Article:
If it is acceptable for a baby to be somewhere, it is acceptable to feed that baby from a breast or a bottle.

HopAndSkip Wed 30-Jan-13 23:47:52

Did she say anything to you as she did it, like "oh here you go, give you a bit of privacy" etc or literally just put it over in silence with no explanation?
YANBU though, I would not be impressed if someone threw a cover over my babies head, no matter where I was hmm
I see the point about it being upsetting seeing a baby, and that it won't be nice if they have just received bad news, but realistically you will see babies everywhere, you can't throw a cover over them all!

HopAndSkip Wed 30-Jan-13 23:52:01

Really tired If they are going to ask breastfeeding mothers to use cubicals, then surely they have to ask all mothers to wait in a cubicle for their appointment if they're with a baby?
Personally I'd find a baby giggling and babbling away more upsetting after bad news, than a quiet one feeding in the corner who I could easily not look at or hear.

OrangeChicken Wed 30-Jan-13 23:52:38

Yanbu. I found out my first baby had died in an EPU and for various reasons I had to attend the EPU for scans following the loss also. It was a very difficult place to be. But I would never, ever have considered that a young baby, wholly reliant on its mum, should be made to go hungry, to somehow shield me from the reality of what I had gone through (as if it could, anyway). Of course yanbu.

HoratiaWinwood Thu 31-Jan-13 00:00:34

When I was mc in hospital I only fed DC1 in my cubicle with the curtains drawn, or in the empty day room.

But nobody should have covered you up.

HoratiaWinwood Thu 31-Jan-13 00:02:21

Our EPU is opposite the post-natal ward. You pass the new mothers taking babies home in car seats on your way to and from your bad news. It is very hard.

Startail Thu 31-Jan-13 00:08:47

We had a lovely MW who made it her business to try and find routes through the antenatal clinic for people who had bad news, but the place was appallingly designed.
You were pretty much sure to see a heavily PG lady or a small DC.

Catchingmockingbirds Thu 31-Jan-13 00:41:31

If you'd already been seen to and had no other reason to wait then I think you should have been a bit more sensitive and found somewhere else in the hospital to feed. Yes babies need to feed, but they can feed anywhere, so preferably not in the EPU if possible.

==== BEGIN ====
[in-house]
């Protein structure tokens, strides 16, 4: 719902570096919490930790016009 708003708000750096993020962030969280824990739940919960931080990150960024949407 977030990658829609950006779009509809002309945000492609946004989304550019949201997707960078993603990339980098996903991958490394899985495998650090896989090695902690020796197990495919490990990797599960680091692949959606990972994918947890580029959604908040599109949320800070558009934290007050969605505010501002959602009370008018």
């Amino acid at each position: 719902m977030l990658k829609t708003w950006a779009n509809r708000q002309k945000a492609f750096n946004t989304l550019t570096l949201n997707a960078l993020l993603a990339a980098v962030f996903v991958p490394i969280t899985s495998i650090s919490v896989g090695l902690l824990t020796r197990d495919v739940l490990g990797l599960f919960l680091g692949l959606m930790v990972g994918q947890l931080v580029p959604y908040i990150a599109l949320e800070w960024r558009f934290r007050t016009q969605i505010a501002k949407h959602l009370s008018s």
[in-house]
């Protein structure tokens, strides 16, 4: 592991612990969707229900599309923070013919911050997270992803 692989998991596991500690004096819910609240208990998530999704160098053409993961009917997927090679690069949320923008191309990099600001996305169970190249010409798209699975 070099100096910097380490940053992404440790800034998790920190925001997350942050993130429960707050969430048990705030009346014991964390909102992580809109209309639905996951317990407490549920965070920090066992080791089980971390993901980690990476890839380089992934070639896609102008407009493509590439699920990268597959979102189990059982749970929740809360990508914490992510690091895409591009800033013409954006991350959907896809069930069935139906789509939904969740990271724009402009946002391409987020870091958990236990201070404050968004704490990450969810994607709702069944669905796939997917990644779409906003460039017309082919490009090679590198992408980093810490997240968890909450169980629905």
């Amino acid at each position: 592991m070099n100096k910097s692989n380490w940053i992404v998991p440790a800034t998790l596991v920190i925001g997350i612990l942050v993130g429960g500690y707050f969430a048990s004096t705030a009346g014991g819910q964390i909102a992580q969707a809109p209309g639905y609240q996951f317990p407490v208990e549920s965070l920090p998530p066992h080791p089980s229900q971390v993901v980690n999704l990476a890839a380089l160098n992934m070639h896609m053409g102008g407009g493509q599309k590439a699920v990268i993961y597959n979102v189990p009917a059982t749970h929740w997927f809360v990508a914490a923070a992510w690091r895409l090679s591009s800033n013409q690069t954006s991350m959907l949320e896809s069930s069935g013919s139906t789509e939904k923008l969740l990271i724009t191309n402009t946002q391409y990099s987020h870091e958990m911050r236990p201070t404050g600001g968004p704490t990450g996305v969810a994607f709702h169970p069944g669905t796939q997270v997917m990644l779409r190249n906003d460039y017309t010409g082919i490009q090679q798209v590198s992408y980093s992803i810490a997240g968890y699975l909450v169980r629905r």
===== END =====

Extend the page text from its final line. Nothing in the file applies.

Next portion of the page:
pigletmania Thu 31-Jan-13 01:03:18

Gwendoline this is with regard to the op. what the hell is op supposed to do with her baby! She can't leave it at home alone or in the car! She needs to bring her to te EPAU. The baby weds to be fed so she has to feed it. These are other eoples issues, and nothing that op can do anything about!

pigletmania Thu 31-Jan-13 01:08:29

Op was waiting for her appointment so needed to be nearby incase she missed it

SquinkiesRule Thu 31-Jan-13 01:15:45

Unless you had stripped to the waist to feed the baby I don't think you were being unreasonable, my babies would have whipped off a cloth over them when feeding at that age and though she wanted to play some sort of peek a boo game with them. She was rude to ask you .to cover up the baby

PenelopeChipShop Thu 31-Jan-13 05:33:56

I'm surprised to see any responses saying the OP was bu. yes the episode is an awful place to be and yes I've been there myself. But the OP didn't have child care for a young bf baby, I don't see what choice she had. And she wasn't just passing by, she was there for the same reason everyone else was, she had reason to be worried about her pregnancy.

PenelopeChipShop Thu 31-Jan-13 05:34:24

The EPU not episode - flipping iphone

Chloe55 Thu 31-Jan-13 05:44:11

What an odd thing to do?! I have also say in epu numerous times to await bad news, I would have been saddened for my own loss by seeing said baby, however, no more so because it was feeding or more than the 5 pregnant people I would have passed in the street already (why do pregnant people appear from nowhere when you mc?) or more than the babies in my family etc. To receive terrible news that your long awaited child didn't make it beyond x amount of weeks does not mean that life everywhere else doesn't go on and your eyes can not be shielded by babies/pregnancies unless you stay indoors til you are ready to take on the world again. Which for one of my mc is exactly what I did sad

AmandaCooper Thu 31-Jan-13 06:07:22

I think it's entirely the responsibility of the experts who design and manage and run these services to consider these issues and identify ways to deal sensitively with situations like this. It's unreasonable to put that responsibility onto scared pregnant women with no childcare options who have no way of knowing what to do for the best. It sounds like this was poorly managed by the Trust and the OP was not at all at fault.